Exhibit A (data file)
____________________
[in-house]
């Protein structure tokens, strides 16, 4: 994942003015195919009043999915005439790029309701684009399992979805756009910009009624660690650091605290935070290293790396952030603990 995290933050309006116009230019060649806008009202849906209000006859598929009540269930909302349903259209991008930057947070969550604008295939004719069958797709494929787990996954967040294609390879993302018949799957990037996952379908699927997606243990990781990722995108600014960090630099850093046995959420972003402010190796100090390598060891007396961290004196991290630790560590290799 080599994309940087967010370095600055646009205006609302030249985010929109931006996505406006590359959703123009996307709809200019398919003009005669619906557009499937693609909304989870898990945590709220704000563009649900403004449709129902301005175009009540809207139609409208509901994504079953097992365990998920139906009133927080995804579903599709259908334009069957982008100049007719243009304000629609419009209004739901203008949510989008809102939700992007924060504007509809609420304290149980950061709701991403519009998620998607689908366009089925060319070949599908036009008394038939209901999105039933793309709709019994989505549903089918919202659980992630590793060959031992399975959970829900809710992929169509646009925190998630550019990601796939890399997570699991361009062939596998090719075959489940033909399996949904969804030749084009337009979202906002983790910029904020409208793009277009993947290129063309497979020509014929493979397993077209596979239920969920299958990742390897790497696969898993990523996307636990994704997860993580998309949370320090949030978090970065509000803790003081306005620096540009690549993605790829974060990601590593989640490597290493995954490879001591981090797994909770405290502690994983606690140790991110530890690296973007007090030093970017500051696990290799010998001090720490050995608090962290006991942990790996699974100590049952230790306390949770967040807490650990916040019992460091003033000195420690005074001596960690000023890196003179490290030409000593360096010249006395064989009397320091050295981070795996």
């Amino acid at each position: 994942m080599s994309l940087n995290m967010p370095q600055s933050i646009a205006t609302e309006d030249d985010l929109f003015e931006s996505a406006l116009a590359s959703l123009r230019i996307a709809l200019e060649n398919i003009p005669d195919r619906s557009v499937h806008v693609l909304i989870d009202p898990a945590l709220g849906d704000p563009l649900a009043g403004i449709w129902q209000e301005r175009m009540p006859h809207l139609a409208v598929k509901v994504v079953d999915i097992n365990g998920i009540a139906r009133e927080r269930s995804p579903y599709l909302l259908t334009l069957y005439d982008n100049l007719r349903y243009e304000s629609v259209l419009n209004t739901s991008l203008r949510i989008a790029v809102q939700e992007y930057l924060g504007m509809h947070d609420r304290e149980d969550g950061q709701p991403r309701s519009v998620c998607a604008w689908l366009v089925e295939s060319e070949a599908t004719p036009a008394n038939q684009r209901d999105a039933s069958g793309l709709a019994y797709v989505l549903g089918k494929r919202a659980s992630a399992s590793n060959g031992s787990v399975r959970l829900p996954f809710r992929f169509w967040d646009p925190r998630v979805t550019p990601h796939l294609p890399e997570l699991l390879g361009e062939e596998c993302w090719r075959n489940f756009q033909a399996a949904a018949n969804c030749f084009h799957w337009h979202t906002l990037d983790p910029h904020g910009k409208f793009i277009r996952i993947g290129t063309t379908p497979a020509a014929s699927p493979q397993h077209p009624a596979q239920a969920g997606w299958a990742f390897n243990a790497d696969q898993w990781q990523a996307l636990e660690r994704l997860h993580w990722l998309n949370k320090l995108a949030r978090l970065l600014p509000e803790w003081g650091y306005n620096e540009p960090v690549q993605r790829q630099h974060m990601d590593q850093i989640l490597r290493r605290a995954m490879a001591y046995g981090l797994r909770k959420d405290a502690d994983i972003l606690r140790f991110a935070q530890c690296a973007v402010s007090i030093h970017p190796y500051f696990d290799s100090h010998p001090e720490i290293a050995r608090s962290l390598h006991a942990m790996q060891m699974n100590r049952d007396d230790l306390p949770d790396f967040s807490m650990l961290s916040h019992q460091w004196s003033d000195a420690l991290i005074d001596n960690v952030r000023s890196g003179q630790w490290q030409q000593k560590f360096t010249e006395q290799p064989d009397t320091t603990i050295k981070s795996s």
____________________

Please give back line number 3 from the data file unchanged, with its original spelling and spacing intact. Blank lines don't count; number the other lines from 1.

């Amino acid at each position: 994942m080599s994309l940087n995290m967010p370095q600055s933050i646009a205006t609302e309006d030249d985010l929109f003015e931006s996505a406006l116009a590359s959703l123009r230019i996307a709809l200019e060649n398919i003009p005669d195919r619906s557009v499937h806008v693609l909304i989870d009202p898990a945590l709220g849906d704000p563009l649900a009043g403004i449709w129902q209000e301005r175009m009540p006859h809207l139609a409208v598929k509901v994504v079953d999915i097992n365990g998920i009540a139906r009133e927080r269930s995804p579903y599709l909302l259908t334009l069957y005439d982008n100049l007719r349903y243009e304000s629609v259209l419009n209004t739901s991008l203008r949510i989008a790029v809102q939700e992007y930057l924060g504007m509809h947070d609420r304290e149980d969550g950061q709701p991403r309701s519009v998620c998607a604008w689908l366009v089925e295939s060319e070949a599908t004719p036009a008394n038939q684009r209901d999105a039933s069958g793309l709709a019994y797709v989505l549903g089918k494929r919202a659980s992630a399992s590793n060959g031992s787990v399975r959970l829900p996954f809710r992929f169509w967040d646009p925190r998630v979805t550019p990601h796939l294609p890399e997570l699991l390879g361009e062939e596998c993302w090719r075959n489940f756009q033909a399996a949904a018949n969804c030749f084009h799957w337009h979202t906002l990037d983790p910029h904020g910009k409208f793009i277009r996952i993947g290129t063309t379908p497979a020509a014929s699927p493979q397993h077209p009624a596979q239920a969920g997606w299958a990742f390897n243990a790497d696969q898993w990781q990523a996307l636990e660690r994704l997860h993580w990722l998309n949370k320090l995108a949030r978090l970065l600014p509000e803790w003081g650091y306005n620096e540009p960090v690549q993605r790829q630099h974060m990601d590593q850093i989640l490597r290493r605290a995954m490879a001591y046995g981090l797994r909770k959420d405290a502690d994983i972003l606690r140790f991110a935070q530890c690296a973007v402010s007090i030093h970017p190796y500051f696990d290799s100090h010998p001090e720490i290293a050995r608090s962290l390598h006991a942990m790996q060891m699974n100590r049952d007396d230790l306390p949770d790396f967040s807490m650990l961290s916040h019992q460091w004196s003033d000195a420690l991290i005074d001596n960690v952030r000023s890196g003179q630790w490290q030409q000593k560590f360096t010249e006395q290799p064989d009397t320091t603990i050295k981070s795996s």